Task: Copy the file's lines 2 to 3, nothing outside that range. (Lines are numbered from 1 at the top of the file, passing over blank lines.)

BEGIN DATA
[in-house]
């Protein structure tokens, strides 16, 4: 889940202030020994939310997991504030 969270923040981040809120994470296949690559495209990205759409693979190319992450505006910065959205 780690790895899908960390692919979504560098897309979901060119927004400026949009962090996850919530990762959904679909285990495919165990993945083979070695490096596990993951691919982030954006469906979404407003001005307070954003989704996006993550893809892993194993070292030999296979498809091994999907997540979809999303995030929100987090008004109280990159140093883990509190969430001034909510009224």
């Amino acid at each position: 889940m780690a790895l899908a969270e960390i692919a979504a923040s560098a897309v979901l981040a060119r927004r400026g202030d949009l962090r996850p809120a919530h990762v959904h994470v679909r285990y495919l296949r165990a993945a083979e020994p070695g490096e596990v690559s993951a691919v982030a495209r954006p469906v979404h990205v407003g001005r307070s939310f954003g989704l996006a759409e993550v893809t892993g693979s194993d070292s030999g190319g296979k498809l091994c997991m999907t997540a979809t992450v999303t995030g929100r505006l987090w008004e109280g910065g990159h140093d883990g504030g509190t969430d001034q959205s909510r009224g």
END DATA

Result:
């Protein structure tokens, strides 16, 4: 889940202030020994939310997991504030 969270923040981040809120994470296949690559495209990205759409693979190319992450505006910065959205 780690790895899908960390692919979504560098897309979901060119927004400026949009962090996850919530990762959904679909285990495919165990993945083979070695490096596990993951691919982030954006469906979404407003001005307070954003989704996006993550893809892993194993070292030999296979498809091994999907997540979809999303995030929100987090008004109280990159140093883990509190969430001034909510009224």
């Amino acid at each position: 889940m780690a790895l899908a969270e960390i692919a979504a923040s560098a897309v979901l981040a060119r927004r400026g202030d949009l962090r996850p809120a919530h990762v959904h994470v679909r285990y495919l296949r165990a993945a083979e020994p070695g490096e596990v690559s993951a691919v982030a495209r954006p469906v979404h990205v407003g001005r307070s939310f954003g989704l996006a759409e993550v893809t892993g693979s194993d070292s030999g190319g296979k498809l091994c997991m999907t997540a979809t992450v999303t995030g929100r505006l987090w008004e109280g910065g990159h140093d883990g504030g509190t969430d001034q959205s909510r009224g």